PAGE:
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It took a scientist to tell us that?

Driving down the road the other day, I heard a radio announcer giving the details of a new study. A scientist – probably one paid by the radio industry, mind you – had discovered there was a correlation between people’s moods and the music they listened to.
Conversely, you could use music to change your mood, calm you down and relieve anxiety.
“Some hospitals are even using music to help nervous patients or aid in pain relief,” the announcer said.
First of all, I don’t know about you, but if I’m about to have some major organ removed, there’s no amount of “I Will Survive,” that’s going to make me feel better.
Secondly, you mean we had to pay someone to conduct such a study?
Ask anyone who’s ever driven down the road listening to Sammy Hagar’s “I Can’t Drive 55,” only to find themselves speeding minutes later and they will tell you music impacts our moods.
For me, there’s nothing like Jimmy Buffet’s “One Particular Habor,” to make me long for the beach. Or Gilbert O’Sullivan’s “Alone Again Naturally,” to make me sad. Or anything by Barry Manilow to make me want to strangle Barry Manilow.
Whatever the song, the scientist said the old adage of music taming the savage beast holds true.
“If you’re anxious, try listening to soothing music. If you’re sad, listen to happy songs,” he advised.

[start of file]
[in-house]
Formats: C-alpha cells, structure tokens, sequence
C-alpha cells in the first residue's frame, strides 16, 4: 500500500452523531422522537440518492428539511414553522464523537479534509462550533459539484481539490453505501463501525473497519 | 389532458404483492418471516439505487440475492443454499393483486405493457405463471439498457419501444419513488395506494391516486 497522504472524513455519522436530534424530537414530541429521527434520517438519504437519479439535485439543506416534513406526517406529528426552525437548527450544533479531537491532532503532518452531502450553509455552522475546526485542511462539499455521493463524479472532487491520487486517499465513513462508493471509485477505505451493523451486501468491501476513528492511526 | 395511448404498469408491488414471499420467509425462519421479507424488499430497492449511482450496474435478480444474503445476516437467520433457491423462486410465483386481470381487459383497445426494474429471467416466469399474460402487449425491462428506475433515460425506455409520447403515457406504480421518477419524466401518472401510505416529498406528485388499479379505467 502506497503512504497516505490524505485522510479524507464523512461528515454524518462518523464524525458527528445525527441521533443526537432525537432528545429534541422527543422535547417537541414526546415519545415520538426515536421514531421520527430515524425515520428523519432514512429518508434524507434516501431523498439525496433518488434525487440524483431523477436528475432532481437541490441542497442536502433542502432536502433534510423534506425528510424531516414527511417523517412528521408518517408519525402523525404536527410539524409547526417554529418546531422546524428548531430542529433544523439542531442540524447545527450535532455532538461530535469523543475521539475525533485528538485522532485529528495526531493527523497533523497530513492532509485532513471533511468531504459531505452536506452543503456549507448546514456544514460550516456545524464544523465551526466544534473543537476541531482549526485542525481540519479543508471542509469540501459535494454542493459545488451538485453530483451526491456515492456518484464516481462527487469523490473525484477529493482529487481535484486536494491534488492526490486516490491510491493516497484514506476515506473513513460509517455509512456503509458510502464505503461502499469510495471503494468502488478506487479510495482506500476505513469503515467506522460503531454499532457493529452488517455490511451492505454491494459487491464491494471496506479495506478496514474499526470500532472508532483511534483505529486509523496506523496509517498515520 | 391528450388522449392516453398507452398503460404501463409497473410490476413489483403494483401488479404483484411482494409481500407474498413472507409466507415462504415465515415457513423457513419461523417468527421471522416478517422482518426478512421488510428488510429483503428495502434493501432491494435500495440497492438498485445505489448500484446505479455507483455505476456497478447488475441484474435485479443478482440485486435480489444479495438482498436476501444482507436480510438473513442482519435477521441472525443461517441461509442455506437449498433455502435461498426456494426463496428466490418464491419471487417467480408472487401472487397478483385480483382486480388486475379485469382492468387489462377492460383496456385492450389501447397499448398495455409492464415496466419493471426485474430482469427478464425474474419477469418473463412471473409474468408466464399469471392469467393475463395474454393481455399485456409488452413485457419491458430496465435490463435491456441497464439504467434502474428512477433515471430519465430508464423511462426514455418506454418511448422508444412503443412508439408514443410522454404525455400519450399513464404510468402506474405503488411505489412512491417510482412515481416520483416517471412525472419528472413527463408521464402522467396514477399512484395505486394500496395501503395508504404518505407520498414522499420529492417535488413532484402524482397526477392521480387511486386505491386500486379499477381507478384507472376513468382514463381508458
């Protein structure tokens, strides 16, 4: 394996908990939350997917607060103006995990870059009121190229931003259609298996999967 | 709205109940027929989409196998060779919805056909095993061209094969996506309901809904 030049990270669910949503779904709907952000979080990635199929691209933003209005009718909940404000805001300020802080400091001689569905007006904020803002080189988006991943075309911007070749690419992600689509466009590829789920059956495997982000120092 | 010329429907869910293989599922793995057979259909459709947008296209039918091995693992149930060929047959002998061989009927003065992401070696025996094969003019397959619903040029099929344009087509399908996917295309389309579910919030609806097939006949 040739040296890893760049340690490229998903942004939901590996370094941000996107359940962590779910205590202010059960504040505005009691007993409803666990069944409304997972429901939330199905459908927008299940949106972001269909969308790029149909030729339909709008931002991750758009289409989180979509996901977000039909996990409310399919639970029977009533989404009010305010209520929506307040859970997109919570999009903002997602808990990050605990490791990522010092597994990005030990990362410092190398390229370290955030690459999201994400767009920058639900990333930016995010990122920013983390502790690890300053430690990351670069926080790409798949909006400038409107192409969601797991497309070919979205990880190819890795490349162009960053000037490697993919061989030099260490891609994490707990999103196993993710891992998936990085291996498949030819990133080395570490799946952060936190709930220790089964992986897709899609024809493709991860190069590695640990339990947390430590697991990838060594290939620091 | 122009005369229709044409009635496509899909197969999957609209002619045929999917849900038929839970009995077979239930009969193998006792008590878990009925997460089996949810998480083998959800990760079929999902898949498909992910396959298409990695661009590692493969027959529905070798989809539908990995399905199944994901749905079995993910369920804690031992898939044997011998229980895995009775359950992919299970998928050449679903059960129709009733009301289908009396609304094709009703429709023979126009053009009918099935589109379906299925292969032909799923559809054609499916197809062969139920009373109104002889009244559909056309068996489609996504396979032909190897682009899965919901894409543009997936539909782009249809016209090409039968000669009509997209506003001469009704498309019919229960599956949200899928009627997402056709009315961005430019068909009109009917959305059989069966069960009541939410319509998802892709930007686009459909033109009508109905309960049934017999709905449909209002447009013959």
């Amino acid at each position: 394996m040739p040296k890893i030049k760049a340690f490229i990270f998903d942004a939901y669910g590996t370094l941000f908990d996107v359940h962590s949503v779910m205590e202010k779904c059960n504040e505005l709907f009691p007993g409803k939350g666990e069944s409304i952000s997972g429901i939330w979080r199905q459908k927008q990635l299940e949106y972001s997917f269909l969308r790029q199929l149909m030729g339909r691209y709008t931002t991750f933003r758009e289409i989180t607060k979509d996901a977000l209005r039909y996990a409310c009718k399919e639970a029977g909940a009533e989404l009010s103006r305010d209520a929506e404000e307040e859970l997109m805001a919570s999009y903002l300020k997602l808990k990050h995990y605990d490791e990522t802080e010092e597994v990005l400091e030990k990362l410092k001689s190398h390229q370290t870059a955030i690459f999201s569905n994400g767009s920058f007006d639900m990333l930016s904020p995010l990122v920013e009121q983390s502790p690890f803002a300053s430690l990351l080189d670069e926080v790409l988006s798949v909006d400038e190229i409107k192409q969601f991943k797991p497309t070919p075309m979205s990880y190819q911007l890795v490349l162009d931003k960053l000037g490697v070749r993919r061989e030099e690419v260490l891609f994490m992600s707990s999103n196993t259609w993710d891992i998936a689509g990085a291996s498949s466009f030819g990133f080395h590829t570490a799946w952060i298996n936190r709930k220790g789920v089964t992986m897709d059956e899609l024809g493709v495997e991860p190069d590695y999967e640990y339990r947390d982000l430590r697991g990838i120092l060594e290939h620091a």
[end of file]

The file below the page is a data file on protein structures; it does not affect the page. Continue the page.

Not sure why it took a scientist to figure this out, but that’s a whole different column.
Everyone has their own song that evokes a strong reaction or unleashes a wave of memories. Maybe it’s the song they played at your prom (“Take My Breath Away” for me) or one played at your wedding (“The Hallelujah Chorus” at mine. Oh wait, that was just my mother  saying “Hallelujah!” Never-mind.)
I once heard of a young college student who listened to Whitney Houston’s “Greatest Love of All,” before going to class each day. Apparently the line “I believe the children are our future,” was enough to inspire them to complete that day’s studies. The person’s roommate felt differently and can’t listen to Whitney Houston to this day.
“I hate that song,” he’s been heard to say.
No word on how he feels about Mariah Carey.

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